Which Is Better for Mature Skin?

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Collagen vs. Retinol: Which Is Better for Mature Skin?

Collagen vs. Retinol: Which Is Better for Mature Skin?

Mature skin is characterized by fine lines and wrinkles, sagging or crepey texture, and an overall loss in volume. All of these issues can be tied back to one major consequence of aging: collagen loss. Collagen plays a significant role in skin health, but as we age, the collagen that holds up our skin and gives it a ‘bouncy’ texture slowly deteriorates.

At the same time, our bodies become less capable of producing and replacing collagen. As high-quality collagen stores in our skin diminish, “valleys” begin to form, presenting themselves as the fine lines and wrinkles we see on our foreheads, around the eyes, and around the mouth. The older we get, the more pronounced this lack of collagen becomes, leading to overall loss in volume. Without a healthy amount of collagen holding up the top layers of our skin, the once smooth and bouncy skin texture of our youth gives way to sagging and crepiness. Therefore, if our goal is to maintain healthy skin that looks youthful, understanding how to increase collagen production is imperative.

Can we replace collagen in our skin?

Faced with collagen loss, our first instinct is to replace it—the same way we take vitamin supplements to fill up on what we’re lacking. Unfortunately, there is scant evidence that taking collagen supplements helps put collagen back into the skin. Collagen is a protein, like any other protein you find in eggs, chicken, or lean red meat. Consuming collagen orally is akin to eating a steak—neither one actually helps to plump the skin.

To replace collagen levels in the skin (or indeed, anywhere in the body), the body must synthesize it. The body uses “raw materials” like amino acids, vitamin C, zinc, and copper to create collagen, so having these in our diets will ensure our body has what it needs for collagen production. That’s great, except we have no way of making sure that collagen ends up where we want it—on our faces, necks, and arms.

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Do collagen products work for mature skin?

If collagen supplements aren't as effective, do collagen productions actually work? The beauty market is full of them: collagen masks, collagen peptide serums, creams, and various unguents. Remember how collagen is simply a protein not too different from the proteins in the meat we eat? Using a topical collagen product, like a mask, is akin to dipping your face in bone broth, which incidentally contains more collagen than your average collagen mask—it won’t put collagen back into your skin.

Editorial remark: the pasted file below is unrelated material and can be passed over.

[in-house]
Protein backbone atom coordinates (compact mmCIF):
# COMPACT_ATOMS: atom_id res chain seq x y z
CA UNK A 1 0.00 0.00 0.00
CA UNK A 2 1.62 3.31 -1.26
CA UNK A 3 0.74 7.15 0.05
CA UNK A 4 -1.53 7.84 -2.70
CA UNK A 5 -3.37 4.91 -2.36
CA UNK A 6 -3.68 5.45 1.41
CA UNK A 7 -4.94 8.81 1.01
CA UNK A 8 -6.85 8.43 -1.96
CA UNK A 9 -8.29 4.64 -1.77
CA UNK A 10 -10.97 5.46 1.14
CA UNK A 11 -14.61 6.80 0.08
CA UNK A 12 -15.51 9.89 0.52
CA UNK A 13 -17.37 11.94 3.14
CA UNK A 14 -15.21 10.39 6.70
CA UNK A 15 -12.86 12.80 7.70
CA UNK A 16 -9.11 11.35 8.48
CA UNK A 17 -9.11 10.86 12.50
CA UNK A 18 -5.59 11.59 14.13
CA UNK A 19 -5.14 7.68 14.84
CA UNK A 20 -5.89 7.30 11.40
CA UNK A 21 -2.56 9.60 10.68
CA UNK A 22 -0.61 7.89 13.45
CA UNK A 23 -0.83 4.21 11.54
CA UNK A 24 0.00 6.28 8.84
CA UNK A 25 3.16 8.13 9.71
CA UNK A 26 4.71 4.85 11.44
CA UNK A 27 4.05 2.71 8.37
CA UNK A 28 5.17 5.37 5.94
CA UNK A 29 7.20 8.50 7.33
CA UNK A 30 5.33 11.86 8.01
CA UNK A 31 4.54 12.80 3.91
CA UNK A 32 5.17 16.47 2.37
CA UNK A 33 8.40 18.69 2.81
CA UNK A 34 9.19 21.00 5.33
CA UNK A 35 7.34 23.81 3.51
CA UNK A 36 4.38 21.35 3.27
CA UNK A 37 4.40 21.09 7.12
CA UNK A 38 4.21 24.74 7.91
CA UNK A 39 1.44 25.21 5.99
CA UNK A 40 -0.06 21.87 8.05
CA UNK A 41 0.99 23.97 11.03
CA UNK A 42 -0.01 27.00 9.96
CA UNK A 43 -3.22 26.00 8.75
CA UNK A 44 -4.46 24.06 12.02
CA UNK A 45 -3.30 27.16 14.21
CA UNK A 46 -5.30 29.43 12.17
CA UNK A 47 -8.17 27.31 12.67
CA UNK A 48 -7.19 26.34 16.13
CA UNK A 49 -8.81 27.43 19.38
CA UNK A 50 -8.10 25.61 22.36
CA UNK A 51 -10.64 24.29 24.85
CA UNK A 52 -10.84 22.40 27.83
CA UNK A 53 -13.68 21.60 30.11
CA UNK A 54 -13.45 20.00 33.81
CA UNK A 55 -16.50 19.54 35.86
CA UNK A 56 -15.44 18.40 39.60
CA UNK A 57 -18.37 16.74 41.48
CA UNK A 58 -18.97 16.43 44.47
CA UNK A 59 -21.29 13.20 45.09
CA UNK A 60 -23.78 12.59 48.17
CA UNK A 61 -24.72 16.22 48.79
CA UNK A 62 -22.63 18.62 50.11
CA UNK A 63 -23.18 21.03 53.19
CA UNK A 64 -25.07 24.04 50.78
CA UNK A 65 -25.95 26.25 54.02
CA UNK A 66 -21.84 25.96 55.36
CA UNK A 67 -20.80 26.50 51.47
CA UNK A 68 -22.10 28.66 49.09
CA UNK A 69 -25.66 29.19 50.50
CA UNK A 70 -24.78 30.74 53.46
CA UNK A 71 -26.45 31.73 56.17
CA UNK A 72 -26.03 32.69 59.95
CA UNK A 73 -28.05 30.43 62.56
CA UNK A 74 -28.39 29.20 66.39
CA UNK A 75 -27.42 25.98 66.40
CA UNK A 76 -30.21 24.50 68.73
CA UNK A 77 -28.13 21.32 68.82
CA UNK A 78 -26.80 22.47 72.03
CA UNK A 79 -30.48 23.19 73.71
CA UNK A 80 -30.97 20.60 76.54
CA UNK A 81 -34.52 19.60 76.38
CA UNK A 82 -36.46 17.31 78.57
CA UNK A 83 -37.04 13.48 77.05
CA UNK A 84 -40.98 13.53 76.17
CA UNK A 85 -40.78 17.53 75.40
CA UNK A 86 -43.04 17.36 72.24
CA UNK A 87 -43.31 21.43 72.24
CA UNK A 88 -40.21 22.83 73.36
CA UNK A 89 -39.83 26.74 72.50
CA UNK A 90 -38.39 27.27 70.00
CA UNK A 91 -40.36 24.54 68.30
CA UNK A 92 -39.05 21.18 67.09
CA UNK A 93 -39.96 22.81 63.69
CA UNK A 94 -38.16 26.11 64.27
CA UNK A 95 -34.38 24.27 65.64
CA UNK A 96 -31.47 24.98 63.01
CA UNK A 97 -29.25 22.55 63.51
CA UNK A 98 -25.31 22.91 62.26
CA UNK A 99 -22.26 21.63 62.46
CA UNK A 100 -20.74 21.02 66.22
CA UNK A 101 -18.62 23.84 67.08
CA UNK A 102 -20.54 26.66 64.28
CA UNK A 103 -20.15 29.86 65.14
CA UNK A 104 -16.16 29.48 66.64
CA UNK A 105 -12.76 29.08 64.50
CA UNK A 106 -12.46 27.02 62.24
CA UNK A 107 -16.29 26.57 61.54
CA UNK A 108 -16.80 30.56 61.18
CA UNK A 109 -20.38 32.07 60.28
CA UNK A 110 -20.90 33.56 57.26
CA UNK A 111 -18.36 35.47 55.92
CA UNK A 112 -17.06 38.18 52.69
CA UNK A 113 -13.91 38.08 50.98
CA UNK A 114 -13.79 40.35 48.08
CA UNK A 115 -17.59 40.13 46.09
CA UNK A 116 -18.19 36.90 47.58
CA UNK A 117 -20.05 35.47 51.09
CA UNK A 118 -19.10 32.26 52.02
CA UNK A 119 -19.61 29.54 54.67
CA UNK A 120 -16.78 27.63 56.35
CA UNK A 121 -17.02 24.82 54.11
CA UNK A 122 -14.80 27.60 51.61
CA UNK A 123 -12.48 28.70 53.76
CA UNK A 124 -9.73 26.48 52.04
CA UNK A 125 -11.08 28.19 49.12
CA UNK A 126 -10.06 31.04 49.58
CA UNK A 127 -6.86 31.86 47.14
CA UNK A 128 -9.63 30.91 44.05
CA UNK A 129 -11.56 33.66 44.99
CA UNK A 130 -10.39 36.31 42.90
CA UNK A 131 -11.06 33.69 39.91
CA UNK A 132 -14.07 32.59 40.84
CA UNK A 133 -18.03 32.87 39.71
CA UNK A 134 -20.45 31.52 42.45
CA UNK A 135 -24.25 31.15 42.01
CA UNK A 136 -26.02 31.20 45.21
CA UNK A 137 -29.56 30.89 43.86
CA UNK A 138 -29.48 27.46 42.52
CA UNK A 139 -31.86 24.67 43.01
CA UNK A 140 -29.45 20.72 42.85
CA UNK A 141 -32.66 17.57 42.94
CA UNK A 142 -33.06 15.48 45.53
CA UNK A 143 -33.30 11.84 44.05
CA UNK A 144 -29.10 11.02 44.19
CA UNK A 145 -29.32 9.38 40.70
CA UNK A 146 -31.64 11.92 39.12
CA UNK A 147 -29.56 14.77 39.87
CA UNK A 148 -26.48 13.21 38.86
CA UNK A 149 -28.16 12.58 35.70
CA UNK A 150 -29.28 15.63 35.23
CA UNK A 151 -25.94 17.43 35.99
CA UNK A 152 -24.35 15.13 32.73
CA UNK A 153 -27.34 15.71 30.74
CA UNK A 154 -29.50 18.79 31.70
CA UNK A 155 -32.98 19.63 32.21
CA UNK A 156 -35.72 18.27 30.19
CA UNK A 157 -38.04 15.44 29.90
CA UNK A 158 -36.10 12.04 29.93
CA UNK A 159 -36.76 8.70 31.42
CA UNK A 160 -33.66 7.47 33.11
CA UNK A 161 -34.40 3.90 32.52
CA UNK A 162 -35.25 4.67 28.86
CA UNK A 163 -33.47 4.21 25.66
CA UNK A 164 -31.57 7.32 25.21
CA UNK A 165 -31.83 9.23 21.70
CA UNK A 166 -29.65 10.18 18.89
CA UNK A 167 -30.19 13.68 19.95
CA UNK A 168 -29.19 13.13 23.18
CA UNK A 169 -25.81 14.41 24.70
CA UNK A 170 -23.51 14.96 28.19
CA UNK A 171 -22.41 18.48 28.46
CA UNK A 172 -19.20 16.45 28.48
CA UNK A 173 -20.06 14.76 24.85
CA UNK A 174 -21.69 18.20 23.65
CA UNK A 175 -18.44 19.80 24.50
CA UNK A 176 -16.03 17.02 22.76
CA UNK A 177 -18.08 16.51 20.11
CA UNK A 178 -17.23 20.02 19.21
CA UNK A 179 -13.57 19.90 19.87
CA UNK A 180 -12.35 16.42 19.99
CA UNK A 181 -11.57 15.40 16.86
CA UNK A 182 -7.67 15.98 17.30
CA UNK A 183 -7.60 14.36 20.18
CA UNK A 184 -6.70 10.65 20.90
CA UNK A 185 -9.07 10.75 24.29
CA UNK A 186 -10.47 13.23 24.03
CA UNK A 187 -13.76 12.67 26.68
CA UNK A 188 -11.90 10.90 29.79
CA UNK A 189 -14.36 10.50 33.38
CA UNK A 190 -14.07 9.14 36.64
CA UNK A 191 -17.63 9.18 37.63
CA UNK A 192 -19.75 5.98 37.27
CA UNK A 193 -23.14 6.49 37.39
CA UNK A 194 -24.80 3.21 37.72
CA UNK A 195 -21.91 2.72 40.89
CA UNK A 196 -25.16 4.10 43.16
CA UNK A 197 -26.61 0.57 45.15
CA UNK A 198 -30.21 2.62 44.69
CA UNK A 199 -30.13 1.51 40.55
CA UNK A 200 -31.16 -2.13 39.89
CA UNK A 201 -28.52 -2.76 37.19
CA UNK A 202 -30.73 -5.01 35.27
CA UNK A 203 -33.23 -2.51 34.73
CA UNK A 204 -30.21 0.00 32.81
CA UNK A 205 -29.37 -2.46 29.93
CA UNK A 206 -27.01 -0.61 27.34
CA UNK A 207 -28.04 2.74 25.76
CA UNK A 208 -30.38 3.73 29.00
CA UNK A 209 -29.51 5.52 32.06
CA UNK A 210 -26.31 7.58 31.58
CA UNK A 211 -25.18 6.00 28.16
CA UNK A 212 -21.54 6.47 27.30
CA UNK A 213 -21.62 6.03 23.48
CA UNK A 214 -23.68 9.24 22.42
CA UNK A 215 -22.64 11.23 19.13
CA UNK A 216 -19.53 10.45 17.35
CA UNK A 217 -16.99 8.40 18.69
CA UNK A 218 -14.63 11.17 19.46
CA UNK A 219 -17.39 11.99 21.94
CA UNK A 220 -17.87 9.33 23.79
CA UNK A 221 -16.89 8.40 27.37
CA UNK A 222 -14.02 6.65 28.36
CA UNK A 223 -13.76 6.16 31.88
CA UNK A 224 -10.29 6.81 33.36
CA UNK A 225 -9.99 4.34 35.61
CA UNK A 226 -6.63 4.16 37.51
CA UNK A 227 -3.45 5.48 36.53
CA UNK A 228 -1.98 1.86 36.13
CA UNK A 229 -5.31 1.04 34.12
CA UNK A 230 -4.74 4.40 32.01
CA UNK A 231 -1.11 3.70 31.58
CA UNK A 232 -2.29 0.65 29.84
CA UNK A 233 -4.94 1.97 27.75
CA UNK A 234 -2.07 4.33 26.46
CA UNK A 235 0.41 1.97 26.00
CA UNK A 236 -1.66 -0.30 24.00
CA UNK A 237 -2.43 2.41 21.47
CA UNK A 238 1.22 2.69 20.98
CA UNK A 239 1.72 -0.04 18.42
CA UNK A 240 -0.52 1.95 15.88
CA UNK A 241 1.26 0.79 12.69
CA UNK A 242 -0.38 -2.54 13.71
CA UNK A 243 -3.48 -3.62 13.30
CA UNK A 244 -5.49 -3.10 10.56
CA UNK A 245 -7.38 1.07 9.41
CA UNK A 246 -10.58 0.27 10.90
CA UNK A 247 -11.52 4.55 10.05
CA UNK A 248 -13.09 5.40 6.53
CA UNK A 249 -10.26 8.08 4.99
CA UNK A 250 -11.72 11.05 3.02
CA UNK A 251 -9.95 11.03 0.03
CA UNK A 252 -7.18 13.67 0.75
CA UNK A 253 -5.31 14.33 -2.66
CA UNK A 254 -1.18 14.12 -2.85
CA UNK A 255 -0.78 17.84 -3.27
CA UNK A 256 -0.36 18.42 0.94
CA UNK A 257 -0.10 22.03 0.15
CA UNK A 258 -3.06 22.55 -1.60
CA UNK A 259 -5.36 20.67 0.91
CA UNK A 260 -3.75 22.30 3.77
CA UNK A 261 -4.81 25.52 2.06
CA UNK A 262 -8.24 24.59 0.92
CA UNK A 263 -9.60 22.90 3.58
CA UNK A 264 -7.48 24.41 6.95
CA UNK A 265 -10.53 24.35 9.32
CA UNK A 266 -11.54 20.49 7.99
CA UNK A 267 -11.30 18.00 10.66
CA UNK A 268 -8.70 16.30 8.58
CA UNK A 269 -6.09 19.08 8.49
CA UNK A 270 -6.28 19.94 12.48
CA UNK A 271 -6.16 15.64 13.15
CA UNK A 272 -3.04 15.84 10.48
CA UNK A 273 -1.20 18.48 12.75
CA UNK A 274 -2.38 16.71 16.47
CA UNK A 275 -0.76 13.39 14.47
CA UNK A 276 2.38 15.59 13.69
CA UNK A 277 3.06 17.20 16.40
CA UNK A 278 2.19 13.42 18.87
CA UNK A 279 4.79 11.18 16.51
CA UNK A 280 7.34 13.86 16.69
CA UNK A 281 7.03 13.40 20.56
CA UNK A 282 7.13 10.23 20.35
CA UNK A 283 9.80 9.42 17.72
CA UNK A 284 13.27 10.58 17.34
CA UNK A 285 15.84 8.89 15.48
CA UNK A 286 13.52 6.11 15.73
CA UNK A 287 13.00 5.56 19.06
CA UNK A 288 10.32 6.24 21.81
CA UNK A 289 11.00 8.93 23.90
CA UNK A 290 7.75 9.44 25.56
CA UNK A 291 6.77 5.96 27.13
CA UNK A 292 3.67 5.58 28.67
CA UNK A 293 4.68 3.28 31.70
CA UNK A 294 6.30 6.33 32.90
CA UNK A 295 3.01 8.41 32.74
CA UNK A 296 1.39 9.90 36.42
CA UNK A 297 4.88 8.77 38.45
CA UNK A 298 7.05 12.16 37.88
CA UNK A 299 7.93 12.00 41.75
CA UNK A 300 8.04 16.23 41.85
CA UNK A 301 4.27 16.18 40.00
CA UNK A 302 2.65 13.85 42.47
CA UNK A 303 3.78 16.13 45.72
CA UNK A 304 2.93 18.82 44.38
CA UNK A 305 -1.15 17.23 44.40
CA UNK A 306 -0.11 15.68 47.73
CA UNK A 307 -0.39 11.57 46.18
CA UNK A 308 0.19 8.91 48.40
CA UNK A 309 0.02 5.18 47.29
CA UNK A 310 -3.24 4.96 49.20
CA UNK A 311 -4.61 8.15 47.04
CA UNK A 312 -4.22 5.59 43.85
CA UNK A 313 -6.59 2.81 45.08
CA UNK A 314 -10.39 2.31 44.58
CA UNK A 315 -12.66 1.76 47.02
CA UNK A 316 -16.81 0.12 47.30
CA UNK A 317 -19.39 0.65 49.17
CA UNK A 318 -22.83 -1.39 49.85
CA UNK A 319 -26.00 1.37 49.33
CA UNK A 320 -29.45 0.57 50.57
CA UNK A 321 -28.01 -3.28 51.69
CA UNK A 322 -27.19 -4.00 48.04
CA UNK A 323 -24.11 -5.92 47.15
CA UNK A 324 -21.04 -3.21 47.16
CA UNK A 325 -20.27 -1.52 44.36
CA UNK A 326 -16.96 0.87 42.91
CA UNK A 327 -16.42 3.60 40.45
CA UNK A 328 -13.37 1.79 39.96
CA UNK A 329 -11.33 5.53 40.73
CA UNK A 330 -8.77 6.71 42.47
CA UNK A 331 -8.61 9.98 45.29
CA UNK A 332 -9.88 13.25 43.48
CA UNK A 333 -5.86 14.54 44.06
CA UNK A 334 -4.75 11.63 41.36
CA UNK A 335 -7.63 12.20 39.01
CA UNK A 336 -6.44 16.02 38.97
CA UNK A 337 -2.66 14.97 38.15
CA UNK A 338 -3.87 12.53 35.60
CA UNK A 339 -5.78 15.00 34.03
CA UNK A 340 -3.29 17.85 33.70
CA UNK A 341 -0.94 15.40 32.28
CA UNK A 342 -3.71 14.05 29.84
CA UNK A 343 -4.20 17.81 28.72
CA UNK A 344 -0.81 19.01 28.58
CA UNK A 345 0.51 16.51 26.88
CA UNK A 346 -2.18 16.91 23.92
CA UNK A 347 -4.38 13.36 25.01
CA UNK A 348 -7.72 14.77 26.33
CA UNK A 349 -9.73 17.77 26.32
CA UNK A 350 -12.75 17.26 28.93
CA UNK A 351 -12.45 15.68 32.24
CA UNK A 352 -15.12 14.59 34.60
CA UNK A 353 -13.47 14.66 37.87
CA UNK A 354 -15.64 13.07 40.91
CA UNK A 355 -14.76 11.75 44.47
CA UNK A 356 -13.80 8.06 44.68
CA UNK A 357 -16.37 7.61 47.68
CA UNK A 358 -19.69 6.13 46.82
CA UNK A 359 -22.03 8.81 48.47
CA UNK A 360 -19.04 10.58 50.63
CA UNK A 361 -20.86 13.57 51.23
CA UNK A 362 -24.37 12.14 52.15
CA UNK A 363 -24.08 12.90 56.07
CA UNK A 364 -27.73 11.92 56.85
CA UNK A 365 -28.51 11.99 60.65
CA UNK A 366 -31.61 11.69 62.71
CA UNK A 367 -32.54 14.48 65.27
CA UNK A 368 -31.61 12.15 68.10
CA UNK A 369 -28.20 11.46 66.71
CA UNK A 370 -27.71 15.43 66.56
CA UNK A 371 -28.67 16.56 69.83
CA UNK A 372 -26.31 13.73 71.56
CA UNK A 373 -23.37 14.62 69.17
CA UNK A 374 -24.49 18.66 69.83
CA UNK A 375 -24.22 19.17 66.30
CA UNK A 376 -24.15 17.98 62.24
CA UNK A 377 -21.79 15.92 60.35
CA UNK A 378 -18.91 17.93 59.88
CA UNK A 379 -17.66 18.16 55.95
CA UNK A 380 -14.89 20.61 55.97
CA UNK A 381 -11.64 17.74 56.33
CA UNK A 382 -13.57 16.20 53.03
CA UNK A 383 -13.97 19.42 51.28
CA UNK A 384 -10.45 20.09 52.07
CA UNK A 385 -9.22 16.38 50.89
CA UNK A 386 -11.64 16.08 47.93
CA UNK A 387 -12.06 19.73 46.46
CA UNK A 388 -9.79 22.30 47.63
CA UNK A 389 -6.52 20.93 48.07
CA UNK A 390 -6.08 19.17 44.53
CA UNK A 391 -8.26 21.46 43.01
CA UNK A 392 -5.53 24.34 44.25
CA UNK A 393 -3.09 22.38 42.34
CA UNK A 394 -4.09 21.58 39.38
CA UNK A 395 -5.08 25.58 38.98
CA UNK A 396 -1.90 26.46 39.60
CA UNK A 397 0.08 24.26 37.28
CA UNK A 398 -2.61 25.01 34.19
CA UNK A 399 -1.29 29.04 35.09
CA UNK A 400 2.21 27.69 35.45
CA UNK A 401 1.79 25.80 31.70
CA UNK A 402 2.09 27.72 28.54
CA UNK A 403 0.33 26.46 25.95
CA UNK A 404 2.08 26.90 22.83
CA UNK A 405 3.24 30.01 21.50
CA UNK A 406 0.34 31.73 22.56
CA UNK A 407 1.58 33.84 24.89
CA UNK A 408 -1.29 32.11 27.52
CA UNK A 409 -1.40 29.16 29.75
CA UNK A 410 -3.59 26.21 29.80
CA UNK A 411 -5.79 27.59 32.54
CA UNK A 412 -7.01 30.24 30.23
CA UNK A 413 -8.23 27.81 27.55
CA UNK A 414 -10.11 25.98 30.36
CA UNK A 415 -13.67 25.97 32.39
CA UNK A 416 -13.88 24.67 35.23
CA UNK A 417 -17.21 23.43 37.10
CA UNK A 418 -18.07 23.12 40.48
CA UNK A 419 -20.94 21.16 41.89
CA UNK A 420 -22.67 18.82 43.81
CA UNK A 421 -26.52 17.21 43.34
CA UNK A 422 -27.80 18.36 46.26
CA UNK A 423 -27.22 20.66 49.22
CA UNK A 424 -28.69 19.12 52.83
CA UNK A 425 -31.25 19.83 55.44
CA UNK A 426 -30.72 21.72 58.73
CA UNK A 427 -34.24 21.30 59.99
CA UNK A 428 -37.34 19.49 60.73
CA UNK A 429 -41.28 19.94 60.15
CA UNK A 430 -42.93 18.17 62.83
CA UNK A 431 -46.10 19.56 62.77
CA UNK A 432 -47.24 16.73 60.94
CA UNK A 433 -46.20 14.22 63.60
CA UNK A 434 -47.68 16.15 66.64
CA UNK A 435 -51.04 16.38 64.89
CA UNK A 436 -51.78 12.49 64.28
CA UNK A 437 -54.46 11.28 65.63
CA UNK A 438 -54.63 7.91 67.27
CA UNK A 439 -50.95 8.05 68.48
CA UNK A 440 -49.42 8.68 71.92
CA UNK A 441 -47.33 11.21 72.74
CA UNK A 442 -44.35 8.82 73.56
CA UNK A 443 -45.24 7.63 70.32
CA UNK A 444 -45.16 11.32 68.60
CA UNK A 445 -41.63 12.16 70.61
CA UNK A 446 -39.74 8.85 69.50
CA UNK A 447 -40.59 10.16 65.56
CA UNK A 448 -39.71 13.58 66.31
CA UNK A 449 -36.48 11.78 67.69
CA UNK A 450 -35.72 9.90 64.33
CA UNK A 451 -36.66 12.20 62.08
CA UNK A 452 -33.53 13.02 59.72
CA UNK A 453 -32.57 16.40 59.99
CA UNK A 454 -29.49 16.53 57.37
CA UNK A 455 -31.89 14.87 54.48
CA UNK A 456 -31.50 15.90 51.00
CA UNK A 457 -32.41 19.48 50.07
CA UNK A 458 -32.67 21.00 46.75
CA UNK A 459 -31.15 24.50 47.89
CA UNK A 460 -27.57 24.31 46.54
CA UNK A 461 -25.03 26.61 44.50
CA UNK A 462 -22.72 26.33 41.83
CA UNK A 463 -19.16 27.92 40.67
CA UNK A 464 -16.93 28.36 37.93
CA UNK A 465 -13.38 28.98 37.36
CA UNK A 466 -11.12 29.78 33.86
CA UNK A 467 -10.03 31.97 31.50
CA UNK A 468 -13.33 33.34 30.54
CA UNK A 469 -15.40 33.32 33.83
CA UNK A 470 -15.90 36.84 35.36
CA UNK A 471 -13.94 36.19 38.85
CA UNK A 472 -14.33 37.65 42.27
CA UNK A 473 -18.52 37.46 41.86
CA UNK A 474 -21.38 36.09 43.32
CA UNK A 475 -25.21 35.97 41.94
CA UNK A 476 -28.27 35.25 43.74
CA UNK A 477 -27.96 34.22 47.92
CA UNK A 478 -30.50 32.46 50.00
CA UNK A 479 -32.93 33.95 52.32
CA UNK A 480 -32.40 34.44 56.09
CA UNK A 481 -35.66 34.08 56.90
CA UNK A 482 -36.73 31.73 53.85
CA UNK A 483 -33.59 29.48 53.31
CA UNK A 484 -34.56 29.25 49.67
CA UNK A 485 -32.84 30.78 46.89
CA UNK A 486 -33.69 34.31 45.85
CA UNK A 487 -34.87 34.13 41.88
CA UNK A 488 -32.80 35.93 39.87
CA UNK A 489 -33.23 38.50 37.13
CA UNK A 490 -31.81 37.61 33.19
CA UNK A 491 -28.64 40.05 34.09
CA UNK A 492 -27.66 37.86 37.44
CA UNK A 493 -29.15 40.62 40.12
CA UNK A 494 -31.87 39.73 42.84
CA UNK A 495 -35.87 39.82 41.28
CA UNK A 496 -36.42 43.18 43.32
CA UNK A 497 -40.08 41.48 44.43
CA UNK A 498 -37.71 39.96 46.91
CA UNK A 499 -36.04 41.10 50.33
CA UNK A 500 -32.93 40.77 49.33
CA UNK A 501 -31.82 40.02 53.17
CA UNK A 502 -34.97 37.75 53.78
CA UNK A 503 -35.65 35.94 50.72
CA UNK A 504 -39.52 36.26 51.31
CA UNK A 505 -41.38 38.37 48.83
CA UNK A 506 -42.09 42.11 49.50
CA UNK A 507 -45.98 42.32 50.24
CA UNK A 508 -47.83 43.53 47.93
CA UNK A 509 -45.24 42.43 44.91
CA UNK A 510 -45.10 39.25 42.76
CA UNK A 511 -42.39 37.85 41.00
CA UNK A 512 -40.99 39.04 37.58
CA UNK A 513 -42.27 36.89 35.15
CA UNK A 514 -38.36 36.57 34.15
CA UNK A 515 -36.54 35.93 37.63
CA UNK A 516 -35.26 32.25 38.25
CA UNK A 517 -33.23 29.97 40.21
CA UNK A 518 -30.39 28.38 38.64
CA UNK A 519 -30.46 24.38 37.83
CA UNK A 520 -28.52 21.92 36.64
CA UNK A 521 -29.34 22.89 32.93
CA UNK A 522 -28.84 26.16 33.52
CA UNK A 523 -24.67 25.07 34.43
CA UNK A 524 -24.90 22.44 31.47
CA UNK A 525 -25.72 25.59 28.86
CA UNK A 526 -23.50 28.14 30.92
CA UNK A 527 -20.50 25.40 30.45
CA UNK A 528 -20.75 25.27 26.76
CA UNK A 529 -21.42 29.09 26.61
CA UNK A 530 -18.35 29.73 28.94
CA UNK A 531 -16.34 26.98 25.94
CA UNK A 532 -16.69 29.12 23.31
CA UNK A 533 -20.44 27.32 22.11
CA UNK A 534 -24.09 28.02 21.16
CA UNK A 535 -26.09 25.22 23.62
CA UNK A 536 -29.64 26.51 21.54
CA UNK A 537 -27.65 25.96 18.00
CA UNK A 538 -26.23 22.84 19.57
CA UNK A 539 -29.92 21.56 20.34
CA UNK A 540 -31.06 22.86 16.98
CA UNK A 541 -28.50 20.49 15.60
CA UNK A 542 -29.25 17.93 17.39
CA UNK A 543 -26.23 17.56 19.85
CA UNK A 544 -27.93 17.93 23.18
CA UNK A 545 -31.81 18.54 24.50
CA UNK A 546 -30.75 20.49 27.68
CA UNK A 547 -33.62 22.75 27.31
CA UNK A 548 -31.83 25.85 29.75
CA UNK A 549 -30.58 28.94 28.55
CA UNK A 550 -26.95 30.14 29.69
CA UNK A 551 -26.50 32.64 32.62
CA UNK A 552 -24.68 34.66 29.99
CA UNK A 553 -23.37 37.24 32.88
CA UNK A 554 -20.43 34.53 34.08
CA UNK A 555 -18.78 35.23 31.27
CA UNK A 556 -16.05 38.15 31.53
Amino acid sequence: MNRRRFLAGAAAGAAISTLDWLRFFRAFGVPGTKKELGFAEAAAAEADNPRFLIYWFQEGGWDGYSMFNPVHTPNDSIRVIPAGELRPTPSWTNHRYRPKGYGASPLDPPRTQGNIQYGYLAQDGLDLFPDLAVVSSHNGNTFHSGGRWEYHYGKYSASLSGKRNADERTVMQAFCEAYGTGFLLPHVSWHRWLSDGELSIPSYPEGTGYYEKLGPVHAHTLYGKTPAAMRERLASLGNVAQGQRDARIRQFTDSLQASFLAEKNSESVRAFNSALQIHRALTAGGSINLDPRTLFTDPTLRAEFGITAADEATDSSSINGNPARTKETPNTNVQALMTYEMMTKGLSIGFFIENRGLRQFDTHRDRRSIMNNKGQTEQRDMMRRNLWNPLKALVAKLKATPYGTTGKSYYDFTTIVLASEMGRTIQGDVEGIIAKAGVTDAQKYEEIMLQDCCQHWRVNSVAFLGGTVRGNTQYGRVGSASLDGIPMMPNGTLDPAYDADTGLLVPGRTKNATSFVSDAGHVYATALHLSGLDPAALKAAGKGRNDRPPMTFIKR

But why do we put skincare ingredients like vitamins on our skin? Doesn’t our skin absorb those? You’re absolutely right! The purpose of putting them on our skin isn’t necessarily to “replace” what we’re lacking, however. Vitamin B, vitamin C, and vitamin E are ‘active’ ingredients—they trigger beneficial processes when our skin absorbs them. Vitamin C, in particular, is an antioxidant that eliminates free radicals, reverses sun damage, and brightens the skin. Taking an oral vitamin C supplement, however, doesn’t quite trigger those processes. It might help you fight a cold, but it won’t affect your complexion.

Collagen vs. Retinol

Your best bet for fighting the signs of aging skin and boosting collagen where you want it? Retinol. An active form of vitamin A, retinol’s anti-aging effects are well-documented. Retinol is usually applied topically, in the form of a retinol serum or cream. When applied topically, retinol has the ability to “awaken” the skin on a cellular level, prompting skin cells to behave youthfully. That means better collagen expression, more robust skin cell turnover and renewal, and optimized gene regulation. The best part about retinol is that it works well topically, allowing you to target your treatment.

SIREN Technology in U Beauty’s Resurfacing Compound, a skin brightening serum, and The SCULPT Arm Compound takes it a step further by delivering retinol, among other complementary skincare ingredients like peptides and vitamin C, directly to areas of the skin where free radicals gather. By avoiding healthy areas and focusing treatment on the skin’s most vulnerable and damaged spots, the irritation commonly associated with retinol use is minimized. Its potent retinol-based formulation is why the Resurfacing Compound is clinically proven to reduce visible wrinkles by up to 77%. It’s also how The SCULPT visibly increases skin elasticity by up to 48% in the most stubborn under-arm areas.

When the choice comes down to collagen products or retinol products, always pick the retinol product. Our advice? Start retinol treatment early. Remember how our collagen stores deplete with age? The earlier you start, the more collagen you have to save for the future. When using retinol products, it’s wise to use sunscreen since retinol makes you more prone to sun damage. UV rays can also degrade retinol, making it ineffective. Lastly, some people can develop dryness when using retinol, so make sure you follow retinol treatment with a nourishing moisturizer.

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